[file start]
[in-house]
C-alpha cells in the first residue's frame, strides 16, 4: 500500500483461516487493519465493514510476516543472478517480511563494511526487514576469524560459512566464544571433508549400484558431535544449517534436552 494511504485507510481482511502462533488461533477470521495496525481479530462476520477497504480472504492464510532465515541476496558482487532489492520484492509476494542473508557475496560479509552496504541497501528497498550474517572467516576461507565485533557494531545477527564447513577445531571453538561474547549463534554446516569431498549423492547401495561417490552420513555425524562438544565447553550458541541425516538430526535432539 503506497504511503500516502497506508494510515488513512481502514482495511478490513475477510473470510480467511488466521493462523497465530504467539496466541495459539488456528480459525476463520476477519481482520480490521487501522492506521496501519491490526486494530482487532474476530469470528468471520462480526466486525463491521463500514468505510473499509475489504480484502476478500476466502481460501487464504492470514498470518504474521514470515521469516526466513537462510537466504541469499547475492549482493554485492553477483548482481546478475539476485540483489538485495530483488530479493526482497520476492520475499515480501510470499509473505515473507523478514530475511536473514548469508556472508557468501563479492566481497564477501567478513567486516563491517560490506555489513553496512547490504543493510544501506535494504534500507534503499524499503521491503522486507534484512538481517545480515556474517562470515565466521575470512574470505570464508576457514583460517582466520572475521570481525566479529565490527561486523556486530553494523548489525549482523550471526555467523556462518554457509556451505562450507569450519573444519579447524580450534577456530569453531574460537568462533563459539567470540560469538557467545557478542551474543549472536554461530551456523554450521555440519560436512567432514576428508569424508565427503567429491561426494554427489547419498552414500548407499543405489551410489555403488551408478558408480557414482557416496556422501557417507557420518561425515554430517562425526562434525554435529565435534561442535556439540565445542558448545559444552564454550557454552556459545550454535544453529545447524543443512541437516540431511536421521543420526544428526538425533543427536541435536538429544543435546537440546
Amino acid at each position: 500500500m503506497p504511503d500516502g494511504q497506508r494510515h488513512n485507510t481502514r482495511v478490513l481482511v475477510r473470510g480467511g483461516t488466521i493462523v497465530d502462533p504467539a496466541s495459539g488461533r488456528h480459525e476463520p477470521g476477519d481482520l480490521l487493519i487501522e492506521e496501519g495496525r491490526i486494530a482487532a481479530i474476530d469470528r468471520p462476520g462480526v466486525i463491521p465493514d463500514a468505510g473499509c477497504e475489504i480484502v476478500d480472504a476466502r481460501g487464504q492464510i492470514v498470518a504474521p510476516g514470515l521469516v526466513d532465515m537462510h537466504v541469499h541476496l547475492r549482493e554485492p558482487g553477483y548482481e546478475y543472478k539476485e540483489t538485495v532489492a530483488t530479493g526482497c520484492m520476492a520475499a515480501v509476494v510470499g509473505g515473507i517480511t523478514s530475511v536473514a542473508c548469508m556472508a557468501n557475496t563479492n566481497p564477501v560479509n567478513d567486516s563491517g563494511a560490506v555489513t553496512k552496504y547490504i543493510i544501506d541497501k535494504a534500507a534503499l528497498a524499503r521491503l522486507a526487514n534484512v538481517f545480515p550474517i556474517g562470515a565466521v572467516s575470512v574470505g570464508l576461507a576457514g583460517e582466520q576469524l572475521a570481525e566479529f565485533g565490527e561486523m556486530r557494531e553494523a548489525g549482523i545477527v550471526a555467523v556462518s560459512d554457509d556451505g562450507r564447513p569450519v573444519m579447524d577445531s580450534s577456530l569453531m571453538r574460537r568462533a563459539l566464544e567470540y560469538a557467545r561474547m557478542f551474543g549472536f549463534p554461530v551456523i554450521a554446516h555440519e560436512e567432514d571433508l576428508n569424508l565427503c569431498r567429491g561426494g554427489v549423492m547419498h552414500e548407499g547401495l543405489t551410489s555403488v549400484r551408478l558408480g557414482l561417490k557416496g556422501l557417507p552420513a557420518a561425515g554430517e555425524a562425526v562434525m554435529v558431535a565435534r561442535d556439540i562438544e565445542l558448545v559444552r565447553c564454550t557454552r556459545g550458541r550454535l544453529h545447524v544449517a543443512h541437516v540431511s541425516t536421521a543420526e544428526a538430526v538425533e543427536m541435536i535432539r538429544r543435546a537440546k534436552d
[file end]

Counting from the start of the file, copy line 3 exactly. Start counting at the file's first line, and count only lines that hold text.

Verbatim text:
Amino acid at each position: 500500500m503506497p504511503d500516502g494511504q497506508r494510515h488513512n485507510t481502514r482495511v478490513l481482511v475477510r473470510g480467511g483461516t488466521i493462523v497465530d502462533p504467539a496466541s495459539g488461533r488456528h480459525e476463520p477470521g476477519d481482520l480490521l487493519i487501522e492506521e496501519g495496525r491490526i486494530a482487532a481479530i474476530d469470528r468471520p462476520g462480526v466486525i463491521p465493514d463500514a468505510g473499509c477497504e475489504i480484502v476478500d480472504a476466502r481460501g487464504q492464510i492470514v498470518a504474521p510476516g514470515l521469516v526466513d532465515m537462510h537466504v541469499h541476496l547475492r549482493e554485492p558482487g553477483y548482481e546478475y543472478k539476485e540483489t538485495v532489492a530483488t530479493g526482497c520484492m520476492a520475499a515480501v509476494v510470499g509473505g515473507i517480511t523478514s530475511v536473514a542473508c548469508m556472508a557468501n557475496t563479492n566481497p564477501v560479509n567478513d567486516s563491517g563494511a560490506v555489513t553496512k552496504y547490504i543493510i544501506d541497501k535494504a534500507a534503499l528497498a524499503r521491503l522486507a526487514n534484512v538481517f545480515p550474517i556474517g562470515a565466521v572467516s575470512v574470505g570464508l576461507a576457514g583460517e582466520q576469524l572475521a570481525e566479529f565485533g565490527e561486523m556486530r557494531e553494523a548489525g549482523i545477527v550471526a555467523v556462518s560459512d554457509d556451505g562450507r564447513p569450519v573444519m579447524d577445531s580450534s577456530l569453531m571453538r574460537r568462533a563459539l566464544e567470540y560469538a557467545r561474547m557478542f551474543g549472536f549463534p554461530v551456523i554450521a554446516h555440519e560436512e567432514d571433508l576428508n569424508l565427503c569431498r567429491g561426494g554427489v549423492m547419498h552414500e548407499g547401495l543405489t551410489s555403488v549400484r551408478l558408480g557414482l561417490k557416496g556422501l557417507p552420513a557420518a561425515g554430517e555425524a562425526v562434525m554435529v558431535a565435534r561442535d556439540i562438544e565445542l558448545v559444552r565447553c564454550t557454552r556459545g550458541r550454535l544453529h545447524v544449517a543443512h541437516v540431511s541425516t536421521a543420526e544428526a538430526v538425533e543427536m541435536i535432539r538429544r543435546a537440546k534436552d